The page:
1. Any discussion of the Civil War really ought to include mention of the Hartford Convention (December 15, 1814-January 5, 1815) when Federalist delegates from Connecticut, Rhode Island, Massachusetts, New Hampshire, and Vermont met in secret and may have plotted secession or a separate peace with England (for the ongoing war of 1812). (The embargo acts of Jefferson/Madison did a lot of damage to the trade-based New England economies.)

      This secession crisis had been resolved — and the 1820 Missouri Comprise had calmed the slavery issue down — for the time being. A lot of things happened after Tocqueville was here, Southern resentment of the Underground Railroad and Northern resentment of the Fugitive Slave Acts come to immediate mind, along with John Brown’s raid and the Abolitionists of Maine’s Kennebec River Valley.

      He’s way outside my field, but Tocqueville could only report on the country as it existed at the time — and it did subsequently change.

      As for the centrality of family in early New England, remember that churches had family pew boxes which families owned. See: — and this was the town hall as well. So it was one vote from the box — one vote from the family.

  2. I think it is important to mention that the Creek had Black slaves, actually had them until a separate treaty because the 13th Amendment didn’t apply to the Creek Nation, and there are issues today about if the Creek honored their obligations under the treaty.

    I read Tocqueville the way I read Tom Wolfe’s I am Charlotte Simmons — Wolfe was an outsider and it is quite clear in several places that the undergrads didn’t tell him everything and that he sometimes had no idea what was actually going on around him. My guess is that the same likely was true of Tocqueville — I doubt that he *really* knew what was going on in front of him in the quoted passage, or that anyone involved was really going to tell him. (For all we know, the Creek woman could have been the child’s mother — that happened too.)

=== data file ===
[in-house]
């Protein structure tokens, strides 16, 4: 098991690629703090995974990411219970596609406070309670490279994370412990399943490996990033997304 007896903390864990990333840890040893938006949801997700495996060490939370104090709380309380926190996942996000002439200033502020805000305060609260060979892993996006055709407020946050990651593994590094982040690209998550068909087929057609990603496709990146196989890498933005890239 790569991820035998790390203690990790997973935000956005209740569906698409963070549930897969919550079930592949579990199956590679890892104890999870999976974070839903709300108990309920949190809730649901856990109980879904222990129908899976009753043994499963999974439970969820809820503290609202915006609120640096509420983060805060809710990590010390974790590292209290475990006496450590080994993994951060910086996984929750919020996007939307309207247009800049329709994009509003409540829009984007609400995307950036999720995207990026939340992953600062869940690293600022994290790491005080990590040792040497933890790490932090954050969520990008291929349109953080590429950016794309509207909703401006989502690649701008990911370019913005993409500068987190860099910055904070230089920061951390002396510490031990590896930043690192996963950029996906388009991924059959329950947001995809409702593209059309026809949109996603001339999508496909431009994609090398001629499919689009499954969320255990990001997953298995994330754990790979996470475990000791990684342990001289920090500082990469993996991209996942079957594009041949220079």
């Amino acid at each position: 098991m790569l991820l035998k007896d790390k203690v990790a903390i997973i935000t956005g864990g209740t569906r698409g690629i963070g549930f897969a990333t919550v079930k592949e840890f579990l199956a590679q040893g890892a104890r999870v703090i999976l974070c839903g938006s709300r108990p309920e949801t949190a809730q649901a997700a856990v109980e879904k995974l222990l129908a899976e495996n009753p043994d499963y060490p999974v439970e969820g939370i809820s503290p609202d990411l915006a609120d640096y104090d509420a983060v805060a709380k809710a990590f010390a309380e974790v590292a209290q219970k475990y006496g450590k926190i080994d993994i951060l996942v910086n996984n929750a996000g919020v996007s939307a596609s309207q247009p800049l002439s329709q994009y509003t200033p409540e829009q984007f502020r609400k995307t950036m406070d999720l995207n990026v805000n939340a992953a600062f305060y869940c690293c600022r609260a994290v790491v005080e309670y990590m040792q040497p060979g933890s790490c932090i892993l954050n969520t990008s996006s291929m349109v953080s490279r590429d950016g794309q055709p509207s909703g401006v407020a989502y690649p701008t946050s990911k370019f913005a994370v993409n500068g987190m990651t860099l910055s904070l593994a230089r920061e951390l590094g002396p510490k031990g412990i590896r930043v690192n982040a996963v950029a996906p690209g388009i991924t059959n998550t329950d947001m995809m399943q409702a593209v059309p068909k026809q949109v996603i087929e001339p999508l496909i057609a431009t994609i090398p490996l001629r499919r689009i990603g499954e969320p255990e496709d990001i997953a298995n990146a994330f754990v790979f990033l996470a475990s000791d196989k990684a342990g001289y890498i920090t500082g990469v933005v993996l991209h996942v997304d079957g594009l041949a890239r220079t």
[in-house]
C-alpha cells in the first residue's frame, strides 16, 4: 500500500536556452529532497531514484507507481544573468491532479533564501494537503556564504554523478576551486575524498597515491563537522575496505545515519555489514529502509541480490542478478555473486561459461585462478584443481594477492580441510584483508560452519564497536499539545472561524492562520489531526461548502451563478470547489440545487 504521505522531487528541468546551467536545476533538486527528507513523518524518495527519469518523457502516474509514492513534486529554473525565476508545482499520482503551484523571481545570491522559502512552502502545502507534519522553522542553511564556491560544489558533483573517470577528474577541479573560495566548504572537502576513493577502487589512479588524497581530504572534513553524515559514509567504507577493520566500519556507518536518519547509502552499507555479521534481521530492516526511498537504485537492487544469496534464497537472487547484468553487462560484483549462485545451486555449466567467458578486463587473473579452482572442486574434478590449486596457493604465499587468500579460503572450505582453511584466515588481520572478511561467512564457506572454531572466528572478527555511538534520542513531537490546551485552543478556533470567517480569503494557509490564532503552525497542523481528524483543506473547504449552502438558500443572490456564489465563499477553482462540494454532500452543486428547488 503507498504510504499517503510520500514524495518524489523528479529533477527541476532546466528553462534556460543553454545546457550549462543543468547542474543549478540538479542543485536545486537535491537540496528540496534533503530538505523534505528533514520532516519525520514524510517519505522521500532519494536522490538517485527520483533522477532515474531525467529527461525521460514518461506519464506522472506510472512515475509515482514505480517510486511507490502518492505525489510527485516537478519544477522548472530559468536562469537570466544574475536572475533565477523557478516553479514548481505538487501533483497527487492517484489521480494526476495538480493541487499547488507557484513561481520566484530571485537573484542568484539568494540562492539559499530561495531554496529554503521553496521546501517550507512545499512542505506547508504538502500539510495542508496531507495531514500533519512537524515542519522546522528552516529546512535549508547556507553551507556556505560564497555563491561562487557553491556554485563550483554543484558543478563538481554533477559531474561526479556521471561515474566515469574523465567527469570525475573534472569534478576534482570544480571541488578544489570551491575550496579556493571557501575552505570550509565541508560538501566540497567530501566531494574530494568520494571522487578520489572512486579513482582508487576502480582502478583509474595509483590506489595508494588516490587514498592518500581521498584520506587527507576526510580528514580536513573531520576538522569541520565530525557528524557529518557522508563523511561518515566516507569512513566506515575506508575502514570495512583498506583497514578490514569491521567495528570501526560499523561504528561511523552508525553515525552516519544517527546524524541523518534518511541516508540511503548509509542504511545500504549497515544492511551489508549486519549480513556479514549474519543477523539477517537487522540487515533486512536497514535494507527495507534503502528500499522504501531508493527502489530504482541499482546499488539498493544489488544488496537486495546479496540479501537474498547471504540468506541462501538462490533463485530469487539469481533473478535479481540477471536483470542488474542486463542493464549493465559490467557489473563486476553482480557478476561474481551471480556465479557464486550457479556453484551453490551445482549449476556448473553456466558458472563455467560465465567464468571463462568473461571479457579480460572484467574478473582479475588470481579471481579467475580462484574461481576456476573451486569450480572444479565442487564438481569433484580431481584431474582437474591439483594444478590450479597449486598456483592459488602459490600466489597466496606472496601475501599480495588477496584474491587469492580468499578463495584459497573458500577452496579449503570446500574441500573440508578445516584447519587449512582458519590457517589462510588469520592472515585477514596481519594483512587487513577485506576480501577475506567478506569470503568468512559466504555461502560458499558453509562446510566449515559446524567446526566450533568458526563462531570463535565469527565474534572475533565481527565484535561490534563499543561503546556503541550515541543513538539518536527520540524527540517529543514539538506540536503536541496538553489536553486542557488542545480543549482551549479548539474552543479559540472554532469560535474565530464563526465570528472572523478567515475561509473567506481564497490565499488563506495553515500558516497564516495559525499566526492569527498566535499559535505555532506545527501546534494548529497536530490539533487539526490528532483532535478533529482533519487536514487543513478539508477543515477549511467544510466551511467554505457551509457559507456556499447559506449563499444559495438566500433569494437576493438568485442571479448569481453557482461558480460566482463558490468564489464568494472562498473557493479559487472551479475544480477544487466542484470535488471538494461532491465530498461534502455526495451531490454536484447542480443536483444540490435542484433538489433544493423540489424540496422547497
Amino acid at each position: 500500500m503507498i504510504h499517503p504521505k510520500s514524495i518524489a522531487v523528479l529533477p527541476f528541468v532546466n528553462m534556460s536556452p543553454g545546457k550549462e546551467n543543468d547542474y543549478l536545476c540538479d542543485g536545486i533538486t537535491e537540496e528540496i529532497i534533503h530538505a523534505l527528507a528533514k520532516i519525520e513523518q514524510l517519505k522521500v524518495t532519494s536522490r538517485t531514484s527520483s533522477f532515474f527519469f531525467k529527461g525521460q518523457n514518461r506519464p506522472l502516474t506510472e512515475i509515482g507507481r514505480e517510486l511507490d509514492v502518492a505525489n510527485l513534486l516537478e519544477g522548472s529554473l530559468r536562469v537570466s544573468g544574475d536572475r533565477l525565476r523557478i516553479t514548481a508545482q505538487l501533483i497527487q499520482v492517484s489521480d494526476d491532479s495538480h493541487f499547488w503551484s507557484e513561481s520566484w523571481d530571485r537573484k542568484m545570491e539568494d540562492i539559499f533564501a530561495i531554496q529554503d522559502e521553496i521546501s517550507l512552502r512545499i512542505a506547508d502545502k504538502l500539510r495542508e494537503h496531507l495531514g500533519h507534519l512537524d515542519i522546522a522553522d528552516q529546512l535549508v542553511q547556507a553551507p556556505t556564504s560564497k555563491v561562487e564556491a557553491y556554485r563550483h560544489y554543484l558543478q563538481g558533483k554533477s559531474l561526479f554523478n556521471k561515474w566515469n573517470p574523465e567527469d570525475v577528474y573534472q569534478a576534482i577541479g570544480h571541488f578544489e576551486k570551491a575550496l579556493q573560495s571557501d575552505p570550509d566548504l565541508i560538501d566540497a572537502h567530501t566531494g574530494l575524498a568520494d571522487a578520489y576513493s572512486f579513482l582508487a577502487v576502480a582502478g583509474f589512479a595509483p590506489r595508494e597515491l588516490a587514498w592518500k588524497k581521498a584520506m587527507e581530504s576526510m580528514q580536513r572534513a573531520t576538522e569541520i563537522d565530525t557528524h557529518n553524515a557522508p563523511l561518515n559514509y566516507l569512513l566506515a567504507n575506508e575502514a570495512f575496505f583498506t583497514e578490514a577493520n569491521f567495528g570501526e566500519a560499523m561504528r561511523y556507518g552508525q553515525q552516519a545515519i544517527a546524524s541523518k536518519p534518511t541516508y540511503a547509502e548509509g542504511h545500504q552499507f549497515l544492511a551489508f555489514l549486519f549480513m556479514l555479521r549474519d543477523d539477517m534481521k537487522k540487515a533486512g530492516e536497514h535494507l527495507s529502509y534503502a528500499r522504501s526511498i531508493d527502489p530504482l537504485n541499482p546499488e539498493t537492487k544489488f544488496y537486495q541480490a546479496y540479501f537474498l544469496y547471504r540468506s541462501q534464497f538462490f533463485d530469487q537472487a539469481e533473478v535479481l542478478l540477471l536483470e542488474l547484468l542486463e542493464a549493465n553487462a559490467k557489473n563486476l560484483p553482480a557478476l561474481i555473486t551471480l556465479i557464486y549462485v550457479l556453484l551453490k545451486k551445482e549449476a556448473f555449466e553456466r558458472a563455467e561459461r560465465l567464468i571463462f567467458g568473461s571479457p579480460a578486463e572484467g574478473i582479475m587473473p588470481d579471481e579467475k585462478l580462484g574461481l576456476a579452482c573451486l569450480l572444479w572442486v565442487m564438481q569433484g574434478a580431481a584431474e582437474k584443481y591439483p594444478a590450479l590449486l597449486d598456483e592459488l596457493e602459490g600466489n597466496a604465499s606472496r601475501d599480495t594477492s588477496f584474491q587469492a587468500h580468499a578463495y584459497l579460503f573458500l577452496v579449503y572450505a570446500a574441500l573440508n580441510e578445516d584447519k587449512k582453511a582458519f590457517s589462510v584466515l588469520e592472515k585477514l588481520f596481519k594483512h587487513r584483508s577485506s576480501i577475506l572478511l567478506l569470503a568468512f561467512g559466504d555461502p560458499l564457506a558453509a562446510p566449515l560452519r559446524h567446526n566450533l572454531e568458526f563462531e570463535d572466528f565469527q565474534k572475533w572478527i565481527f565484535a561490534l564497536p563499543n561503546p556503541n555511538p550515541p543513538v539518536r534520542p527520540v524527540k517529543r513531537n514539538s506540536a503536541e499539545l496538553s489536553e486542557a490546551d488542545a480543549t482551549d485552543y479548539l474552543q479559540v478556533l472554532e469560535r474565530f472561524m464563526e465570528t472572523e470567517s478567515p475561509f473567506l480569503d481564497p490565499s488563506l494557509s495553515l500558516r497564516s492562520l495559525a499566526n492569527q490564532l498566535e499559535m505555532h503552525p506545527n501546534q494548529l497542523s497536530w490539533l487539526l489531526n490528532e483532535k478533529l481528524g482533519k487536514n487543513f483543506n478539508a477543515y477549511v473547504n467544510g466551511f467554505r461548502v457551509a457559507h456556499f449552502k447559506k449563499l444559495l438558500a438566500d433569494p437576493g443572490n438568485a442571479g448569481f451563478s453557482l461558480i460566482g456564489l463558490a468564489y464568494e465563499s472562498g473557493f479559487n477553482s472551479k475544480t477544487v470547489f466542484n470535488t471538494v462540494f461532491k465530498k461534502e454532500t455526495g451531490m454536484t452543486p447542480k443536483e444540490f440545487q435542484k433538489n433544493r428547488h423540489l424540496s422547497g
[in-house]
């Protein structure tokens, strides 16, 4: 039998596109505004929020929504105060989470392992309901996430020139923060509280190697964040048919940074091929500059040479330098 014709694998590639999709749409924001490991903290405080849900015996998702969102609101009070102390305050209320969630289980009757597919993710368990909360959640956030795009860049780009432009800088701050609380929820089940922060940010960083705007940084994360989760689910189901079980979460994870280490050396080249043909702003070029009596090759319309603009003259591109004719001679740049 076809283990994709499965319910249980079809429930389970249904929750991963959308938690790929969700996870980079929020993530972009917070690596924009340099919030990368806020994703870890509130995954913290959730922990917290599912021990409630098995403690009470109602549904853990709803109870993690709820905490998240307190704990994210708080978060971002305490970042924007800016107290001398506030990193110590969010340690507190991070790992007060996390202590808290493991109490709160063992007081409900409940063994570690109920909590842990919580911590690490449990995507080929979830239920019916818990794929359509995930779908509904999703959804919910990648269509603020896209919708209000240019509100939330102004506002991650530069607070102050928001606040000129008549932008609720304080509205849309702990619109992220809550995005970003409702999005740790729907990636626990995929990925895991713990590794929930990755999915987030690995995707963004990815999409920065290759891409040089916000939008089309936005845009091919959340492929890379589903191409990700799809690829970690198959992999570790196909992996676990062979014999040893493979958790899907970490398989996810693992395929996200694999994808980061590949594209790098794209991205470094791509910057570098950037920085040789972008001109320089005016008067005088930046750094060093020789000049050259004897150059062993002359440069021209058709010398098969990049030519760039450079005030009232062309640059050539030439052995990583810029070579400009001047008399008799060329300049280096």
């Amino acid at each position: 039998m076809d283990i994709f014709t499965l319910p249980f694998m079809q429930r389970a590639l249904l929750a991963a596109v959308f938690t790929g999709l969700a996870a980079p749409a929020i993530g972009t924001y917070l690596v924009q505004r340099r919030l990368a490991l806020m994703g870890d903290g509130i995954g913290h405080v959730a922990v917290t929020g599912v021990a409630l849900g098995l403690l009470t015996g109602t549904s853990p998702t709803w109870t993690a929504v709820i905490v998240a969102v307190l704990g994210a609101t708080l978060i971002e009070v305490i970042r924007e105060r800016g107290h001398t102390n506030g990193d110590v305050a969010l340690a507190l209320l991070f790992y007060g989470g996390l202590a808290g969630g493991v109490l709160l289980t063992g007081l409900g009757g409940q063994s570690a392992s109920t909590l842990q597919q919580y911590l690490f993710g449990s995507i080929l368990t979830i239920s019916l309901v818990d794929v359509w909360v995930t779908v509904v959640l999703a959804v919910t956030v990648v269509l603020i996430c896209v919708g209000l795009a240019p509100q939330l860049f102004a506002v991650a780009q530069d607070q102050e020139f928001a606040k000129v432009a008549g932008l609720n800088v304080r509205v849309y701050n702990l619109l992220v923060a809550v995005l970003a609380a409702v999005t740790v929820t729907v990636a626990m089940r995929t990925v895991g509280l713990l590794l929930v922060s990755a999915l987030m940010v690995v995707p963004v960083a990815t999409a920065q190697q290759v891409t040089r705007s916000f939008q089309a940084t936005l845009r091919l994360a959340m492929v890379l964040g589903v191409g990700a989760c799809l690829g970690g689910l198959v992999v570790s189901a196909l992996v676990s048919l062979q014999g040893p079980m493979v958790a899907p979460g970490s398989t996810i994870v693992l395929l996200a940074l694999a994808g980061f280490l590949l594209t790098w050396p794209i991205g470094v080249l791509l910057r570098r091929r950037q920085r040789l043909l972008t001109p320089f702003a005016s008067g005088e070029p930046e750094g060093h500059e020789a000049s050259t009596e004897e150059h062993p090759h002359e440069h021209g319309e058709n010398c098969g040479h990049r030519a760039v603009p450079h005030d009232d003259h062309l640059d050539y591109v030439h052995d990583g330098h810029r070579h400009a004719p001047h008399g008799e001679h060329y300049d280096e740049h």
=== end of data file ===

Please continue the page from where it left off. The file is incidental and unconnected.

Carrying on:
History is complicated, history is messy, and there’s often a lot below the surface that an outsider will never notice.

    And at least in terms of New England, I don’t think he really understood why women didn’t vote — all of the really important votes were cast publicly in Town Meeting, and these were *family* votes, cast by the husband. Even if she wasn’t sitting next to him, her friends would tell her how he voted…

    The most significant vote was to hire or fire the town minister and the women got together and decided how their husbands would vote. The most *controversial* issue was usually the minister’s firewood allotment — how many cords of firewood he would be given to heat both his house and the church, wood which the men of the town would have to cut, split, and haul for him. *That* was controversial — most everything else had already been decided by the women.

    It also needs to be remembered that not all men could vote — there were property requirements to be eligible to vote. It very much was a family-structured society in a way that is foreign to us today.